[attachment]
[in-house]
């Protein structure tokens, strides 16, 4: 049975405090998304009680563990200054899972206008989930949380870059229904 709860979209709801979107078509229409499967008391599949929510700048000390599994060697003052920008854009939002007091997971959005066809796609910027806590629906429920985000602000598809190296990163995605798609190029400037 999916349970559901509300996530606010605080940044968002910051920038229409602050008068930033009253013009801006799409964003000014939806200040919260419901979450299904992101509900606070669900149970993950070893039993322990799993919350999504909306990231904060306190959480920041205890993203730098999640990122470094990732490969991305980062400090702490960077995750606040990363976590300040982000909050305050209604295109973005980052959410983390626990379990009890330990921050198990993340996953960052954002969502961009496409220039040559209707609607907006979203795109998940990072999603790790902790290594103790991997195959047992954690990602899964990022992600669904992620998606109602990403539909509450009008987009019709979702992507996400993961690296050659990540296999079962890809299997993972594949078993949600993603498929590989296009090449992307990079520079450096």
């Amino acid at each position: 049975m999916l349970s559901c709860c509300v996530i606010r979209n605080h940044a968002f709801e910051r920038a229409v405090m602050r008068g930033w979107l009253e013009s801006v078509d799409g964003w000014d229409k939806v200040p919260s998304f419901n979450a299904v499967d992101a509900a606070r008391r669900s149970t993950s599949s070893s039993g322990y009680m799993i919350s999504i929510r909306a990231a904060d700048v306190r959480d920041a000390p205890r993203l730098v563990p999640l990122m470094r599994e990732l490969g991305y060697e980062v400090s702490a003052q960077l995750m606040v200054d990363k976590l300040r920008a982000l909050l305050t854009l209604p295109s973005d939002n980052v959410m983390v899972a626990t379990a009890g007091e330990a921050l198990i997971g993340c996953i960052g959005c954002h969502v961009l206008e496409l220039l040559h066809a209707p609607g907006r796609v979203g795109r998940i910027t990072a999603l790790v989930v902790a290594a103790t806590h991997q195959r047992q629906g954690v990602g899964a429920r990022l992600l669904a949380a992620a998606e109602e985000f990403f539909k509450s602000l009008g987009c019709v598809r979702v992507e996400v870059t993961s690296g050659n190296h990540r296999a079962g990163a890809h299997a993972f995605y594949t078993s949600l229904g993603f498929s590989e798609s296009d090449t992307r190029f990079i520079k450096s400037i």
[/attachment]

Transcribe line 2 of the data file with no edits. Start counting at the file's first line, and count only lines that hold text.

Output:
């Protein structure tokens, strides 16, 4: 049975405090998304009680563990200054899972206008989930949380870059229904 709860979209709801979107078509229409499967008391599949929510700048000390599994060697003052920008854009939002007091997971959005066809796609910027806590629906429920985000602000598809190296990163995605798609190029400037 999916349970559901509300996530606010605080940044968002910051920038229409602050008068930033009253013009801006799409964003000014939806200040919260419901979450299904992101509900606070669900149970993950070893039993322990799993919350999504909306990231904060306190959480920041205890993203730098999640990122470094990732490969991305980062400090702490960077995750606040990363976590300040982000909050305050209604295109973005980052959410983390626990379990009890330990921050198990993340996953960052954002969502961009496409220039040559209707609607907006979203795109998940990072999603790790902790290594103790991997195959047992954690990602899964990022992600669904992620998606109602990403539909509450009008987009019709979702992507996400993961690296050659990540296999079962890809299997993972594949078993949600993603498929590989296009090449992307990079520079450096």